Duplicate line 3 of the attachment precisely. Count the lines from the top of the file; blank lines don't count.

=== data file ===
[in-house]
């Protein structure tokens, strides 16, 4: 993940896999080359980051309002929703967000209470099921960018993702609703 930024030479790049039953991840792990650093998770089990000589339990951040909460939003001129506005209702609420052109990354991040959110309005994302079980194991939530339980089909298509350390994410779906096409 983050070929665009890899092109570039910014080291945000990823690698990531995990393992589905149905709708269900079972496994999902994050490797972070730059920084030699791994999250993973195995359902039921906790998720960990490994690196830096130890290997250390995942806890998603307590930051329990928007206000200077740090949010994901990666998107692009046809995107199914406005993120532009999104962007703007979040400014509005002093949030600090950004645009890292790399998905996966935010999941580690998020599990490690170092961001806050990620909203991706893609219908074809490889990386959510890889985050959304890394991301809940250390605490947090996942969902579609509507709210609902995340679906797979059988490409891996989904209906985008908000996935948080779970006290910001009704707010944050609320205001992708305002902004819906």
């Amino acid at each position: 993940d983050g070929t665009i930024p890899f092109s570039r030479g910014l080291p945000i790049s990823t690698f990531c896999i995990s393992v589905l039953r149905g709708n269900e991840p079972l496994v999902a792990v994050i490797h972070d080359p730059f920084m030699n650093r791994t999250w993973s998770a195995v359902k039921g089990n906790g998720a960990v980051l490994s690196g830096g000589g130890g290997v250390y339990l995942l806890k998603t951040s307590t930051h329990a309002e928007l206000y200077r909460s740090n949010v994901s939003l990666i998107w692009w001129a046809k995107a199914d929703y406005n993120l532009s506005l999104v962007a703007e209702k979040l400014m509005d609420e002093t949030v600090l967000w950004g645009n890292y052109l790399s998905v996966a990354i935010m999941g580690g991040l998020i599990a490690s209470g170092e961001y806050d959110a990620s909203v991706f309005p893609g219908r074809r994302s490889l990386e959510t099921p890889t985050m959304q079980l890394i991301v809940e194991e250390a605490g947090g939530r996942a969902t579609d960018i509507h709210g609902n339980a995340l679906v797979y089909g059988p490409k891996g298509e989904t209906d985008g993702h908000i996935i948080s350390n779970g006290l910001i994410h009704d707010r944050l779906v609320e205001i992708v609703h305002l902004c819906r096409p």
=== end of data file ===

């Amino acid at each position: 993940d983050g070929t665009i930024p890899f092109s570039r030479g910014l080291p945000i790049s990823t690698f990531c896999i995990s393992v589905l039953r149905g709708n269900e991840p079972l496994v999902a792990v994050i490797h972070d080359p730059f920084m030699n650093r791994t999250w993973s998770a195995v359902k039921g089990n906790g998720a960990v980051l490994s690196g830096g000589g130890g290997v250390y339990l995942l806890k998603t951040s307590t930051h329990a309002e928007l206000y200077r909460s740090n949010v994901s939003l990666i998107w692009w001129a046809k995107a199914d929703y406005n993120l532009s506005l999104v962007a703007e209702k979040l400014m509005d609420e002093t949030v600090l967000w950004g645009n890292y052109l790399s998905v996966a990354i935010m999941g580690g991040l998020i599990a490690s209470g170092e961001y806050d959110a990620s909203v991706f309005p893609g219908r074809r994302s490889l990386e959510t099921p890889t985050m959304q079980l890394i991301v809940e194991e250390a605490g947090g939530r996942a969902t579609d960018i509507h709210g609902n339980a995340l679906v797979y089909g059988p490409k891996g298509e989904t209906d985008g993702h908000i996935i948080s350390n779970g006290l910001i994410h009704d707010r944050l779906v609320e205001i992708v609703h305002l902004c819906r096409p």